There are a great deal of recordings available of this work from the first (released 1968) on Columbia’s “Music of Our Time” series curated by the insightful David Behrman to versions involving a wide variety of instrumental combinations of varying sizes. The first “world music” version this writer has heard is the version for mostly percussion instruments by Africa Express titled, “In C Mali” (released in 2014).
Not surprisingly BRM, as they are known, have chosen a largely Hindustani/Carnatic take on this music. The unprepared listener might easily mistake this for a traditional Indian music recording with the introduction which incorporates a raga scale and adheres to the traditional slow free rhythm improvisation of the introductory “alap” section common to such traditional or classical performances.
The familiar sound of these (largely) South Asian instruments with their rich harmonics sets the tone gently. This writer has at best a perfunctory working knowledge of these complex and beautiful musical traditions but one must surmise that the choice of Raga Bihag may have some intended meaning. Indeed such music is by definition integrated into the larger cosmology of Hinduism, the Vedas, the Gita, the Sanskrit language, and, no doubt other references. This is not discussed in the brief liner notes but is worthy perhaps as a future interview question.
It appears that many of the musical decisions were made by sitarist Neel Murgai though it becomes clear as the performance develops that individual soloists are allowed wonderful improvisational freedoms at various points. The recording is intelligently divided to let the listener know which set of melodic cells is being expressed at a given time.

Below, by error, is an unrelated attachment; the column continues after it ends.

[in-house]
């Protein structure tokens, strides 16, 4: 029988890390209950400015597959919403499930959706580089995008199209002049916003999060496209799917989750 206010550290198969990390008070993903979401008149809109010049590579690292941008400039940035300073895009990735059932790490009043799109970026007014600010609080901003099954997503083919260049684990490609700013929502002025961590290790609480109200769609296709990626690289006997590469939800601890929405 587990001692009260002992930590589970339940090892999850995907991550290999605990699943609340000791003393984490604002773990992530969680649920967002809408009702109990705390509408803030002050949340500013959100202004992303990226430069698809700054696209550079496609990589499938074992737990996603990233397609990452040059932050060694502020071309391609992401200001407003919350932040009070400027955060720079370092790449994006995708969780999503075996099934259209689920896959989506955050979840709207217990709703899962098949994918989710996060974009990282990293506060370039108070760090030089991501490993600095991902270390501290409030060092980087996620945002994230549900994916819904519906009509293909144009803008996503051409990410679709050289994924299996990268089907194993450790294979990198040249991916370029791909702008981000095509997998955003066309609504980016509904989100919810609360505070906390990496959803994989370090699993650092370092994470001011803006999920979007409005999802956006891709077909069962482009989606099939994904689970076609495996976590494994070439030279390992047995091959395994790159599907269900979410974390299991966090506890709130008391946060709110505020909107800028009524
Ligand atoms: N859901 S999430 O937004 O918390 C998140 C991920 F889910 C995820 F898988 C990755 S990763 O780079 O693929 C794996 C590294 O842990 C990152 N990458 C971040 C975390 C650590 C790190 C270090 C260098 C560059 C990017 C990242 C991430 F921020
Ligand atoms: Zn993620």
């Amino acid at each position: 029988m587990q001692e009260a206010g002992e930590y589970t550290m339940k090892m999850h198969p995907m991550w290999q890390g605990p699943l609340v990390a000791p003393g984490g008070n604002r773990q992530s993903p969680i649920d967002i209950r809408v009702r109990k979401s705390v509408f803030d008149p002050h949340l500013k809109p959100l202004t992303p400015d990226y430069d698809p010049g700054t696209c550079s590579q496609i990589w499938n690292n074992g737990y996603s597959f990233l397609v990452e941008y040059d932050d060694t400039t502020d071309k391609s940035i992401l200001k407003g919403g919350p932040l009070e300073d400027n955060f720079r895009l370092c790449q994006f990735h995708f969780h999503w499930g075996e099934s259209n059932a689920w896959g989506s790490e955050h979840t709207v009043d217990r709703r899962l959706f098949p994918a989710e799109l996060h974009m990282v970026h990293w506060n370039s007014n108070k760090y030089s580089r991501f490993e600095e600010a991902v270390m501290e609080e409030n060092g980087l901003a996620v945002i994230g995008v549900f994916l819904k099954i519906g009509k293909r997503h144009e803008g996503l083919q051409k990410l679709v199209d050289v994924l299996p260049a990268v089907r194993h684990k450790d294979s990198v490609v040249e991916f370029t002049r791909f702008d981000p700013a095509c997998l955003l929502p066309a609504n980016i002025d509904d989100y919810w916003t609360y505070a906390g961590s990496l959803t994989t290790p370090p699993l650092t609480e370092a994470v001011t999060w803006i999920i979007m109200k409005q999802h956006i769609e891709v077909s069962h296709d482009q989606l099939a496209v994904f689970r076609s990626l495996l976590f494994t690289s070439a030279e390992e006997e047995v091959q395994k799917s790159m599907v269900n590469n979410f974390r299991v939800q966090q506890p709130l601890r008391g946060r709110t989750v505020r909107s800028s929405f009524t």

The alap gives way to the sound of the tablas which initiate the pulse mentioned earlier. The structure of this piece produces a range of musical experiences from a sort of didactic beginning to the swirling psychedelic waves of sound which stereotypically define much of the music born in the mid 1960s in this country. In fact Terry Riley’s deep study of South Asian musics (most famously under vocalist Pandit Pran Nath) did not occur until later in his career. Nonetheless there seems to have always been some affinity between Riley’s vision and the sort of music whose popularity was driven in the United States most famously by the efforts such as Pandit Ravi Shankar and Ustad Alla Rakha in the 1970s.
What follows is a riot of musical ecstasy involving some inspired improvisational riffs and some stunning vocalizations as well giving us a fascinating take on this music which was written well before these musicians came into the world. We have a later generation paying homage to the beloved American composer and to the beautiful traditions of their own eclectic ethnic heritage.
The set concludes in this live and lively recording with a traditional fast paced Jhalla, the traditional ending to classical Indian musical performances. This will likely become known as the “Indian” recording of “In C” but it is so much more than that. It is an homage. It is a look back from the view of at least a couple of generations of artists. And it is heresy in the best sense of that word, choices made judiciously to achieve higher artistic goals. Not all art is heresy and not all heresy is art but the heresies perpetrated here definitely deserve our ears.
The heretics are: Neel Murgai, Sitar and Vocal; Arun Ramamurthy, Violin; Andrew Shantz, Vocal; Josh Geisler, Bansuri; Sameer Gupta, Tabla; Roshni Samlal, Tabla; Eric Fraser, Bansuri; Timothy Hill, vocal; Trina Basu, Violin; Ken Shoji, Violin; Kane Mathis, Oud; Adam Malouf, Cello; Michael Gam, Bass; Lauren Crump, Cajon; David Ellenbogen, Guitar; Max ZT, Hammered Dulcimer; Vin Scialla, Riq and Frame Drum; Aaron Shragge, Dragon Mouth Trumpet.